We also support other recent actions and proposals of the Bush Administration, Secretary Paulson and Chairman Bernanke designed to take a comprehensive approach to relieving the stress on our financial institutions and markets.
Among these actions are:
- Requesting authority from Congress to purchase troubled mortgage assets from financial institutions; and
- Protecting investors in money market funds.
These actions are designed to get at the root cause of financial market turmoil which is the liquidity in the nation’s mortgage market.
Let me now bring you up-to-date on our actions since September 7. The new CEOs were introduced to Enterprise senior management at separate meetings at FHFA offices on Sunday, September 7.
To reassure financial counterparties, later that day FHFA posted a statement on its website emphasizing that all existing contracts with the Enterprises remain in effect, that the Enterprises have the authority to enter into new contracts, and that the enforceability of such new contracts is not affected by the appointment of the conservator. I also sent a statement to employees at both Enterprises explaining the conservatorships, and that the purposes of the action are to help restore confidence in the Enterprises, enhance their ability to fulfill their mission, and mitigate systemic risk.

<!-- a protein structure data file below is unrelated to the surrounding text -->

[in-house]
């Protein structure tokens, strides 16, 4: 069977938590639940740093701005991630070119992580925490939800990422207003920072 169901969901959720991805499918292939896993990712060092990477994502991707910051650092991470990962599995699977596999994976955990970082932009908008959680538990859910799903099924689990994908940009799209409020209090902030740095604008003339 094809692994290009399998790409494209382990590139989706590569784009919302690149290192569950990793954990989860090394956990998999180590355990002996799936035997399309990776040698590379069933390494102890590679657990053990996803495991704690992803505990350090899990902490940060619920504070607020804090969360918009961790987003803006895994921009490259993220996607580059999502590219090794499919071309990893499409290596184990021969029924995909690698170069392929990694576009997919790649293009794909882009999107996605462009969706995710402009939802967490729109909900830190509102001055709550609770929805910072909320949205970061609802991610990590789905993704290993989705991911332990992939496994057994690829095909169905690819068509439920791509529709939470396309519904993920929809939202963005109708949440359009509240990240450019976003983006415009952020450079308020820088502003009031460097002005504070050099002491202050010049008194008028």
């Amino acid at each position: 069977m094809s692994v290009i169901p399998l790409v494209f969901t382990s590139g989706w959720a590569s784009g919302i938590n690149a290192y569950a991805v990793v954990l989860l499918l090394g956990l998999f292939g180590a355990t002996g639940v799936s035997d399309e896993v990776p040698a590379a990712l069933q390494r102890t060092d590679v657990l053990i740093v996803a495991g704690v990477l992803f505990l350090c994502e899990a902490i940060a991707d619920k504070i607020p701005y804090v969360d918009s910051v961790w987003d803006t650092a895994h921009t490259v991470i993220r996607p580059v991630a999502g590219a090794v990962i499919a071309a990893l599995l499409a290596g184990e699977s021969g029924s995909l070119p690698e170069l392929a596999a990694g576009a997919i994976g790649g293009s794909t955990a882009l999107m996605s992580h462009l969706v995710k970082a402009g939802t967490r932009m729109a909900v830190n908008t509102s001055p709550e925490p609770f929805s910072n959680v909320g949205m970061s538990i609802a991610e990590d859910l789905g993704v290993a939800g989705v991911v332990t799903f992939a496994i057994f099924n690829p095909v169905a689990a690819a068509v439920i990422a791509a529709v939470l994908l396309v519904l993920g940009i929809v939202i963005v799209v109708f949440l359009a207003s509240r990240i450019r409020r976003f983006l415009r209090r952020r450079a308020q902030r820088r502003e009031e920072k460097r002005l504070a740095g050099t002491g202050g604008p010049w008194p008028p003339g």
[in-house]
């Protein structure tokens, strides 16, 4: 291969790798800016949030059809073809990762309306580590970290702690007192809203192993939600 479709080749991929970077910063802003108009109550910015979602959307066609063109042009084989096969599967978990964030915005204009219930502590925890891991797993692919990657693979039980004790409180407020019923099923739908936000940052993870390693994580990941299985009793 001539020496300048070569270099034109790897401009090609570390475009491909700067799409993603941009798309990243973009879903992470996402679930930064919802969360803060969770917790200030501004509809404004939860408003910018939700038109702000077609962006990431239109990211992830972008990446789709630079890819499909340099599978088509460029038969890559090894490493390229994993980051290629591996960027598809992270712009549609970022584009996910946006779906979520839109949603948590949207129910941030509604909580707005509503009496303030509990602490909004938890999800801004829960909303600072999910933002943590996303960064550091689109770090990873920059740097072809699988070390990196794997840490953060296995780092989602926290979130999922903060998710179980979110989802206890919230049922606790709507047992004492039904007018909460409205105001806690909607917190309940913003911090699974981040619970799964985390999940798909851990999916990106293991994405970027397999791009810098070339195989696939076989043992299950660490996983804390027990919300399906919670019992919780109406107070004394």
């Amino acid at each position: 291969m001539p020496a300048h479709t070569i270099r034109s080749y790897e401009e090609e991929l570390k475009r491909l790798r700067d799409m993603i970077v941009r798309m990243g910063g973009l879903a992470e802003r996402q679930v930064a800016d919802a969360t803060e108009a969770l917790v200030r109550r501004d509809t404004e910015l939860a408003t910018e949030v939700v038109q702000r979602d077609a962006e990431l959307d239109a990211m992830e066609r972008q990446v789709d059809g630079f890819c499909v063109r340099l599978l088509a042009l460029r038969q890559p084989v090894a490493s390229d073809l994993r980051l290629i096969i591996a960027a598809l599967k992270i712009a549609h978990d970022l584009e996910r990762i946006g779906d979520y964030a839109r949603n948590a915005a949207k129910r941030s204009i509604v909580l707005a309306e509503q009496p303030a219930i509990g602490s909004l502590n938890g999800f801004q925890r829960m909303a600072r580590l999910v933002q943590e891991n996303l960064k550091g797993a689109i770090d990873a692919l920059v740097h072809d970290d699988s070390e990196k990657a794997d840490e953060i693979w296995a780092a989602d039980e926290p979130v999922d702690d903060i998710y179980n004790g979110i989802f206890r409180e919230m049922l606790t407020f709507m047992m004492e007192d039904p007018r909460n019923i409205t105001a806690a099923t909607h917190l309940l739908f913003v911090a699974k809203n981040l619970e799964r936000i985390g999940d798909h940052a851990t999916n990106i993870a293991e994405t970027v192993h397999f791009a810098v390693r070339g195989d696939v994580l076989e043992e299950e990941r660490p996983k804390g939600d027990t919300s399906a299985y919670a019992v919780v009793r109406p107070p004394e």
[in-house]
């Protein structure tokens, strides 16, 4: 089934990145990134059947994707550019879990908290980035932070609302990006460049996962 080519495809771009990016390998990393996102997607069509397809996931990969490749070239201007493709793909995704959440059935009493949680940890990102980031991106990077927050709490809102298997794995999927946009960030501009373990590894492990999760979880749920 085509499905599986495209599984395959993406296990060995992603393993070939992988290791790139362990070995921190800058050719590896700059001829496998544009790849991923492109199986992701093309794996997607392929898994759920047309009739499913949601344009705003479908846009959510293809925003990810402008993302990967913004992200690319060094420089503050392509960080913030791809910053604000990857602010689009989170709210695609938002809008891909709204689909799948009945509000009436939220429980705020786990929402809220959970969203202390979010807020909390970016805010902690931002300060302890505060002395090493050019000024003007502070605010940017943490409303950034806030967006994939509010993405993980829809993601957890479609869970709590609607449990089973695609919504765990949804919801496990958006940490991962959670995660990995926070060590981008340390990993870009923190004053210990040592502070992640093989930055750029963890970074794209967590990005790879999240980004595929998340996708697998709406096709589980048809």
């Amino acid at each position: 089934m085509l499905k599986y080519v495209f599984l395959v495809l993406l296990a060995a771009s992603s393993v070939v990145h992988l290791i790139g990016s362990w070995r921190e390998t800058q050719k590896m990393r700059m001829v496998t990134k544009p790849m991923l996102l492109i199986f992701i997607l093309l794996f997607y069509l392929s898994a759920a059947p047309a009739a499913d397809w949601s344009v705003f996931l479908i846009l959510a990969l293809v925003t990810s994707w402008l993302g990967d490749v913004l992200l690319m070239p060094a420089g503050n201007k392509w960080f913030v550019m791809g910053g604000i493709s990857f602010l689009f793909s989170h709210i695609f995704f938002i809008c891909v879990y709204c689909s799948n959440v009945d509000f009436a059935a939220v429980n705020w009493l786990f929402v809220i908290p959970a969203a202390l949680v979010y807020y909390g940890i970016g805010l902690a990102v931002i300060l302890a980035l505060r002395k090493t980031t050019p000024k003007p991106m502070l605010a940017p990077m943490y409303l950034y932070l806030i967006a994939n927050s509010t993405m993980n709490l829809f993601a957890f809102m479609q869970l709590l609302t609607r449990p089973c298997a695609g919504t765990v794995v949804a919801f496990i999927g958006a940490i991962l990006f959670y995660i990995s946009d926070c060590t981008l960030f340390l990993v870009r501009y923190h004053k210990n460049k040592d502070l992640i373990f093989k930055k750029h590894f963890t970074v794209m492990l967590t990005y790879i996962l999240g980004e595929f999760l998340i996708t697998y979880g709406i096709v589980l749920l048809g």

Since the Enterprises opened for business on September 8, FHFA personnel have been continuously on site, both at the Enterprises’ headquarters and locations of other key operations to ensure a smooth transition and continued business operations. FHFA personnel include examiners, attorneys and other experts to provide for timely communications between the GSE, the conservator, and the examination team. As a conservatorship team, the FHFA representatives are there to reassure Enterprise employees about the continued business operations objective of the conservatorship, to support the needs of the new CEOs as they become familiar with their new organizations, and to act as a conduit and communicate any questions and issues that need resolution back to me.
FHFA will continue to work expeditiously on the many regulations needed to implement the new law. Some of the key regulations will be minimum capital standards, prudential safety and soundness standards and portfolio limits. Importantly, the new legislation adds affordable housing and mission enforcement to the responsibilities of the safety and soundness regulator.
While FHFA has had these responsibilities for only a matter of weeks, we are placing a high priority on them. A key reason for moving quickly to conservatorship was that the companies’ abilities to serve their mission had been impaired.
As the companies operate in conservatorship, I have already instructed each new CEO to examine the underwriting standards and pricing. They have begun to do so, and I expect any changes to reflect both safe and sound business strategy and attentiveness to the Enterprise’s mission.